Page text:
With effect from April next year, pension savers will no longer be obliged to use their funds to provide an income for life. Luke Brooks examines the new rules.

The Government currently encourages individuals to make pension savings through a number of measures, most notably the ability to claim income tax relief on personal contributions and corporation tax relief on company contributions. Other advantages include an exemption from tax on income and capital gains generated within the fund, tax-free benefits on death before retirement, and a 25% tax-free lump sum on retirement.

The flexibility for pension funds to borrow up to 50% of their assets to acquire a commercial property that could be leased to an entrepreneur’s business, and the ability, in certain circumstances, to invest in private company shares also have obvious attractions.

Despite these apparent advantages, many entrepreneurs have been wary of making significant pension provision due to the restrictions placed on the timing and the structure of the eventual benefits permitted by the registered pension regime.

Minimum age increases

It is well-documented that many early-stage entrepreneurial projects fail due to cash flow problems. For a younger entrepreneur the downside of investing in a pension over other vehicles, such as an ISA, is that no access is permitted to funds before the minimum pension age.

The minimum age for private pensions is currently 55 and will be increased to permanently sit ten years below the state pension age. Therefore, when the state pension age rises to 67 in 2028, the earliest possible access to a private pension will be at age 57.

While the uncertainty surrounding the timing of retirement benefits may dampen the enthusiasm of younger entrepreneurs, any historical concerns about the structure of the eventual pension benefits will be eradicated with effect from April 2015 and should act as a significant boost to entrepreneurial savers who already have the minimum pension age in sight.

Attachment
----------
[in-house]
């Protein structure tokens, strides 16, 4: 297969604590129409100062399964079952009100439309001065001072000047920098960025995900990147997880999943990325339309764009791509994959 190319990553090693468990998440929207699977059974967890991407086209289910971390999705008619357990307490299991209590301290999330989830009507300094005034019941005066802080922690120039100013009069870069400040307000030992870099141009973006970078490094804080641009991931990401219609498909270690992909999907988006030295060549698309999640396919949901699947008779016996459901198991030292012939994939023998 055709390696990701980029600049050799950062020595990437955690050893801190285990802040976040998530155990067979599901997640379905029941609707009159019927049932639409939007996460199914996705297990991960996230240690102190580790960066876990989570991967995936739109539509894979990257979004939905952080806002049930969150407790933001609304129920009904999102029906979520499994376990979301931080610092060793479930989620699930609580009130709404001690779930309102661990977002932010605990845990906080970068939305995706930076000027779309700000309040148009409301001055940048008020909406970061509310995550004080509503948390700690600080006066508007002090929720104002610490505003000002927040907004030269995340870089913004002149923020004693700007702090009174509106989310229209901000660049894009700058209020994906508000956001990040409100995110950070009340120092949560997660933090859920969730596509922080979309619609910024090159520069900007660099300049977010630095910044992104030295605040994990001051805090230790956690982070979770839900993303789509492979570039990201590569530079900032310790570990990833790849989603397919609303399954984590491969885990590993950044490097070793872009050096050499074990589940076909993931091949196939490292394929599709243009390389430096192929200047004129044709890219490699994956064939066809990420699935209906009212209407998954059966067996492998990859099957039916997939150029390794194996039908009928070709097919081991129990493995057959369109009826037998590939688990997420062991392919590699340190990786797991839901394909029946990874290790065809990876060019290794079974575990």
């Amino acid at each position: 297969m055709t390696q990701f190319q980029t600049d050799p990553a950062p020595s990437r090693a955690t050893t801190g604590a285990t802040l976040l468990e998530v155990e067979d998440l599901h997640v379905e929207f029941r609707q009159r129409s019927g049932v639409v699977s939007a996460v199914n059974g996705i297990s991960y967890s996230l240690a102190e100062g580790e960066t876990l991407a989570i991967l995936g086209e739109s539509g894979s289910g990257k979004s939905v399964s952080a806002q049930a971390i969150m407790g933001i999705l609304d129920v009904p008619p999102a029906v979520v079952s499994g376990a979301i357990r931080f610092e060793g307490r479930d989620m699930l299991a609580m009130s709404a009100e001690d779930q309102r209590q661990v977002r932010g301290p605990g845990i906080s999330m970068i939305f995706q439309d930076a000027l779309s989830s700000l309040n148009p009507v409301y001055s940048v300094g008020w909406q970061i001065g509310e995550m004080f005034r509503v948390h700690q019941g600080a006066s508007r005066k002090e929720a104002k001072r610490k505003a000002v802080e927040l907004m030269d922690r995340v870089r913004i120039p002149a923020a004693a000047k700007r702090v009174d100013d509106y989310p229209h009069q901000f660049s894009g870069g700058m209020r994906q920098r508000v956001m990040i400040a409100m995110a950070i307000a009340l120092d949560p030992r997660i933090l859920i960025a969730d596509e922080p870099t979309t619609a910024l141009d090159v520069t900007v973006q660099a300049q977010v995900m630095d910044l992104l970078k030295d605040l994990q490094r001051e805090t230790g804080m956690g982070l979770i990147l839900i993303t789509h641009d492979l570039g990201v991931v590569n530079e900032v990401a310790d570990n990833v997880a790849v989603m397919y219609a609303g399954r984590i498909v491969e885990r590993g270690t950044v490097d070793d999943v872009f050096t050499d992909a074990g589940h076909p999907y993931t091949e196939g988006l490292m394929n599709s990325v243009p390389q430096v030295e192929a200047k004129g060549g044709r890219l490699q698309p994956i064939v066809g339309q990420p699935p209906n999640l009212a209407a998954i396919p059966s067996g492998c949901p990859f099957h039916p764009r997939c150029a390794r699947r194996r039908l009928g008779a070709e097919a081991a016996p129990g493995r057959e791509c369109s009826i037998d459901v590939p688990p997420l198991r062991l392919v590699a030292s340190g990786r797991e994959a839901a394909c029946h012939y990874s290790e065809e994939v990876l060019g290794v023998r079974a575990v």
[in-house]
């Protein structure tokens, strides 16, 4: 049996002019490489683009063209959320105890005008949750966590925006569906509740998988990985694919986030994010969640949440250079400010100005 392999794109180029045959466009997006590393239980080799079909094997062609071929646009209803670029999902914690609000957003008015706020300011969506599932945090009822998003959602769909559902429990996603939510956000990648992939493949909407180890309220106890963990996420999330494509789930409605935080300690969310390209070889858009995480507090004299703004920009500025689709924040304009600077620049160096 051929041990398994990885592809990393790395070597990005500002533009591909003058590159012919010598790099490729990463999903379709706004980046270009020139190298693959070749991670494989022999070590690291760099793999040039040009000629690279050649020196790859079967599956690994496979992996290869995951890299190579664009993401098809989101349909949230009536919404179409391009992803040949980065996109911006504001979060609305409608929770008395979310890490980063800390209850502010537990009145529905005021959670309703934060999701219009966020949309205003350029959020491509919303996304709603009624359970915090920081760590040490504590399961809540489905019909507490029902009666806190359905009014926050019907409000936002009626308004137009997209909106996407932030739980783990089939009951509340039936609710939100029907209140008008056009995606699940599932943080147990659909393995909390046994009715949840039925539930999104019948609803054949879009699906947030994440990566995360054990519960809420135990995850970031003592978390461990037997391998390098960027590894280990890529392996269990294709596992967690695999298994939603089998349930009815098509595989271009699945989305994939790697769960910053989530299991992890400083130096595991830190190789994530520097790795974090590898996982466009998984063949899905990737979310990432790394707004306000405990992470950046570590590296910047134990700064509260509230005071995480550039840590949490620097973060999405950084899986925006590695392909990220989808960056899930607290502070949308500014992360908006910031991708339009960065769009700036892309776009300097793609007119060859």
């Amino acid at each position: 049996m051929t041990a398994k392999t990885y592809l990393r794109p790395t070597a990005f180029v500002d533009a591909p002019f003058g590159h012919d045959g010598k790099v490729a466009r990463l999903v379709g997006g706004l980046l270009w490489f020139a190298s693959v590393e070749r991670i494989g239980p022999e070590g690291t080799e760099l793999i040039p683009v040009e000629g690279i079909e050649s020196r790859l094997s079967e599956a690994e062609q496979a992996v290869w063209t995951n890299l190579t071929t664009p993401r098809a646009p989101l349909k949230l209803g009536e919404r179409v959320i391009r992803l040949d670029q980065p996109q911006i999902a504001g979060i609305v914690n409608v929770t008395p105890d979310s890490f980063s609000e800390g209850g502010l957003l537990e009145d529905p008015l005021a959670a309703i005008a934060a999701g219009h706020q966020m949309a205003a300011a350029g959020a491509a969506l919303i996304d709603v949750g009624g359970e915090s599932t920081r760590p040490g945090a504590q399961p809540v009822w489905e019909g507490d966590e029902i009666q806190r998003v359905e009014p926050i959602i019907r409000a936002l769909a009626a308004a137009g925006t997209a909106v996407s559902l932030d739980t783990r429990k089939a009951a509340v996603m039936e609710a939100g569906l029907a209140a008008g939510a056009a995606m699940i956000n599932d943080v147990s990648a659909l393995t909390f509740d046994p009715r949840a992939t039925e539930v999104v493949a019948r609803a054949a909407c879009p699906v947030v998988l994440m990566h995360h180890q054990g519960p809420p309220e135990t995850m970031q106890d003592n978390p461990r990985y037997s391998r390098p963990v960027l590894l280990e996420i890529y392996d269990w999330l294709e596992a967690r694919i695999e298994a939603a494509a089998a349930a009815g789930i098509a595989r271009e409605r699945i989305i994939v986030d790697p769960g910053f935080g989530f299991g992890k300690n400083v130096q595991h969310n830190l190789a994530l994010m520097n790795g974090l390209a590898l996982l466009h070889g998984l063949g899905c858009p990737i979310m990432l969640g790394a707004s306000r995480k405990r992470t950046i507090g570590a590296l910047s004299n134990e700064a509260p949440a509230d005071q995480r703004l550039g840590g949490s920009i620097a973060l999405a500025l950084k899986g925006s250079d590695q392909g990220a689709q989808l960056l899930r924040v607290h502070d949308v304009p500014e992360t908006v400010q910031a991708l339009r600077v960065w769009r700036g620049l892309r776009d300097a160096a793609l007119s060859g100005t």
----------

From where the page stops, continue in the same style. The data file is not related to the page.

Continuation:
Access to pension funds

For decades, private pension savers have been obliged to secure a ‘lifetime annuity’, a guaranteed income backed by an insurance company, by age 75 at the latest. The disgruntlement with this requirement grew as annuity rates dropped significantly from their peak in the early 1990s due, primarily, to reducing gilt yields and improving longevity.

Although ‘income drawdown’, with its income, investment and death benefit flexibility compared to an annuity, was introduced in 1995, the requirement to annuitise by age 75 remained until the ‘pensions simplification’ rules were introduced in April 2006. For the first time pension savers could avoid an annuity purchase through a restricted form of income drawdown, known as Alternatively Secured Pension (ASP). The ASP rules were relaxed in subsequent Budgets until, in April 2011, ‘flexible drawdown’ was introduced.

The flexible drawdown rules, which introduced the ability for pension savers to liquidate their private pension funds subject to income tax at their marginal rate, were initially only made available to those with guaranteed income of at least £20,000 (now £12,000) from other pension sources. Arguably, it was of more benefit to those with large final salary entitlements accrued from long periods of employment, rather than the entrepreneurial community.

Flexible rules set to attract entrepreneurs

The Chancellor’s stunning announcements in this March’s Budget mean that, with effect from April 2015, all pension savers will have complete access to their pension funds irrespective of how large or small their fund is. This significant relaxation of the rules applicable ‘at retirement’ combined with the traditional benefits associated with pension savings should encourage entrepreneurs, and other savers, to take a second look at the registered pension regime.

Auto-enrolment and pension protection – don’t get caught out

Pensions auto-enrolment will continue to be rolled out to all UK employers – and their staff (called ‘eligible jobholders’) – over the course of the next few years.

The definition of eligible jobholders captures directors (and other senior staff), who have a contract of employment with the company. Employers are required to automatically enrol all eligible jobholders into a workplace pension scheme. Once enrolled, eligible jobholders can then choose to opt-out within one month if they do not wish any contributions to be paid on their behalf.

Anyone who has a Fixed Protection 2014 (or any previous form of Lifetime Allowance Protection) certificate or is considering Individual Protection must be aware that they are extremely vulnerable to such protection being breached as a result of their employer complying with auto-enrolment duties. In particular, pension savers who fail to ‘opt out’ in time will automatically lose their enhanced or fixed protection!